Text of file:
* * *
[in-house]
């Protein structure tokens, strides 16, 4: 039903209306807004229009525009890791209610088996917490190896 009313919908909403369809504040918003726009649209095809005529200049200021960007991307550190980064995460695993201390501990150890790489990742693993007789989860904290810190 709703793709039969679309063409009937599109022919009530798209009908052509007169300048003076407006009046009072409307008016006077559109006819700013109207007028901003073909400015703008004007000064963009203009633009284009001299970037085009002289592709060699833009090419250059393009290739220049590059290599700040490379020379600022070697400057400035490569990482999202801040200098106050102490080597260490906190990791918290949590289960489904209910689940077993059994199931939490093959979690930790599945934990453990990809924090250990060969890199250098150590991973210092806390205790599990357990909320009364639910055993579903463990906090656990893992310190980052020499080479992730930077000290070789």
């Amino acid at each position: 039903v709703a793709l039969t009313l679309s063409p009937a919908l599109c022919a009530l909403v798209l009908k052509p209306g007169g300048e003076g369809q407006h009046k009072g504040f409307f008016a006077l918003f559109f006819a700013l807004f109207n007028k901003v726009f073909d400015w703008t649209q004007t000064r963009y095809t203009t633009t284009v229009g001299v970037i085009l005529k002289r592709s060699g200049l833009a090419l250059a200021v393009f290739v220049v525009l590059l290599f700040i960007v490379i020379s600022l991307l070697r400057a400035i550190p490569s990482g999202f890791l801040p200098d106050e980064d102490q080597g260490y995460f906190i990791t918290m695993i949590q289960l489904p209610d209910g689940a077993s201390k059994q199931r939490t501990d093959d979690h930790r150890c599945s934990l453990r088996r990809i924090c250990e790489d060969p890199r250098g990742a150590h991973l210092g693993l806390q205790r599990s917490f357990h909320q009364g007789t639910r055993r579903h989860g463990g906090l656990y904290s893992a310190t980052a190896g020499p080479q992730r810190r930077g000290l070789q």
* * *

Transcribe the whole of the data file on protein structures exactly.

[in-house]
């Protein structure tokens, strides 16, 4: 039903209306807004229009525009890791209610088996917490190896 009313919908909403369809504040918003726009649209095809005529200049200021960007991307550190980064995460695993201390501990150890790489990742693993007789989860904290810190 709703793709039969679309063409009937599109022919009530798209009908052509007169300048003076407006009046009072409307008016006077559109006819700013109207007028901003073909400015703008004007000064963009203009633009284009001299970037085009002289592709060699833009090419250059393009290739220049590059290599700040490379020379600022070697400057400035490569990482999202801040200098106050102490080597260490906190990791918290949590289960489904209910689940077993059994199931939490093959979690930790599945934990453990990809924090250990060969890199250098150590991973210092806390205790599990357990909320009364639910055993579903463990906090656990893992310190980052020499080479992730930077000290070789």
């Amino acid at each position: 039903v709703a793709l039969t009313l679309s063409p009937a919908l599109c022919a009530l909403v798209l009908k052509p209306g007169g300048e003076g369809q407006h009046k009072g504040f409307f008016a006077l918003f559109f006819a700013l807004f109207n007028k901003v726009f073909d400015w703008t649209q004007t000064r963009y095809t203009t633009t284009v229009g001299v970037i085009l005529k002289r592709s060699g200049l833009a090419l250059a200021v393009f290739v220049v525009l590059l290599f700040i960007v490379i020379s600022l991307l070697r400057a400035i550190p490569s990482g999202f890791l801040p200098d106050e980064d102490q080597g260490y995460f906190i990791t918290m695993i949590q289960l489904p209610d209910g689940a077993s201390k059994q199931r939490t501990d093959d979690h930790r150890c599945s934990l453990r088996r990809i924090c250990e790489d060969p890199r250098g990742a150590h991973l210092g693993l806390q205790r599990s917490f357990h909320q009364g007789t639910r055993r579903h989860g463990g906090l656990y904290s893992a310190t980052a190896g020499p080479q992730r810190r930077g000290l070789q």